Overview of Diabetes Mellitus
What is diabetes mellitus?
Diabetes is a condition in which sufficient amounts of insulin are either not made,
or the body is unable to use the insulin that is made. Diabetes can be defined as
a metabolic disorder because the disease affects the way the body uses food to make
glucose. This is the main source of fuel for the body. The three main types of diabetes
Type 1 diabetes. Type 1 diabetes is an autoimmune disease in which the body's immune system attacks
the cells that produce insulin. This results in either no insulin or a low amount
of insulin. People with type 1 diabetes must take insulin daily in order to live.
Type 2 diabetes. Type 2 diabetes is a result of the body's inability to make enough, or to properly
use, insulin. Type 2 diabetes may be controlled with diet, exercise, and weight loss.
It may also need oral or injected medicine and/or insulin injections.
Gestational diabetes. Gestational diabetes is a condition in which the glucose level is elevated. Also,
other diabetic symptoms appear during pregnancy when the woman has not previously
been diagnosed with diabetes. In many cases of gestational diabetes, all diabetic
symptoms disappear following delivery, but the woman is at risk for future diabetes.
What is prediabetes?
Type 2 diabetes is commonly preceded by prediabetes. In prediabetes, blood glucose
levels are higher than normal but not high enough to be defined as diabetes. However,
many people with prediabetes develop type 2 diabetes within 10 years, states the National
Institute of Diabetes and Digestive and Kidney Diseases. Prediabetes also increases
the risk of heart disease and stroke. With modest weight loss and moderate physical
activity, people with prediabetes can delay or prevent type 2 diabetes.
How does diabetes affect blood glucose?
For glucose to be able to move into the cells of the body, the hormone insulin must
be present. Insulin is made in the pancreas, and, normally, is readily available to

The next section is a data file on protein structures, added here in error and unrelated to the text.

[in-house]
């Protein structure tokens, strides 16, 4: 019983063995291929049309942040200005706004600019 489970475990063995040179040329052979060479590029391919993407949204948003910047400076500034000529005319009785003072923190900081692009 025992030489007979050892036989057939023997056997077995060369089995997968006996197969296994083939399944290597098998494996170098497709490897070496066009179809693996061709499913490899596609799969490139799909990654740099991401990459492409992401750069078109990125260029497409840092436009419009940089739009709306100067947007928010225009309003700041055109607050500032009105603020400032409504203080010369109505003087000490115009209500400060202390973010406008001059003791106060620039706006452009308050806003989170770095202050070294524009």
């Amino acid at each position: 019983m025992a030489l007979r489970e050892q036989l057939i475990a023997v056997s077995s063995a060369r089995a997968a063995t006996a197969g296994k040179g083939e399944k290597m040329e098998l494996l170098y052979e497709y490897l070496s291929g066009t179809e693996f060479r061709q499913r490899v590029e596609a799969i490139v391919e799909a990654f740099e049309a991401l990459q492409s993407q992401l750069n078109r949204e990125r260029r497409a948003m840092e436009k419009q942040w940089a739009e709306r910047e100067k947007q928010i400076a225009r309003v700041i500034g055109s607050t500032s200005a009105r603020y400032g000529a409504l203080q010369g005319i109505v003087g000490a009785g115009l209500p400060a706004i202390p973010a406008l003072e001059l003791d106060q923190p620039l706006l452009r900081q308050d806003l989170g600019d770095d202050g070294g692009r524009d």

move glucose into the cells. However, in people who have diabetes, either the pancreas
makes too little or no insulin, or certain cells in the body do not respond to the
insulin that is made. This causes a build up of glucose in the blood. This passes
into the urine where it is eventually eliminated. The body is left without its main
source of fuel.
What is maturity-onset diabetes in the young (MODY)?
Although often misdiagnosed initially as the more common type 1 or type 2 diabetes,
maturity-onset diabetes of the young (MODY) is a group of diseases characterized by
inherited early-onset diabetes (usually in adolescence or early adulthood) from a
single gene mutation.
Severity of the diabetes symptoms associated with MODY varies depending on the type
of MODY diagnosed. MODY 2 appears to be the mildest form of the disease, often only
causing mild hyperglycemia and impaired glucose tolerance. MODY 1 and 3 may need treatment
with insulin, much like type 1 diabetes. MODY accounts for about 1% to 5% of all cases
of diabetes in adults in the U.S. Family members of people with MODY are at greatly
increased risk for the condition. MODY should be considered when three successive
generations in a family have been diagnosed with mild diabetes (not requiring insulin)
before age 25 and appear neither obese nor significantly insulin-resistant.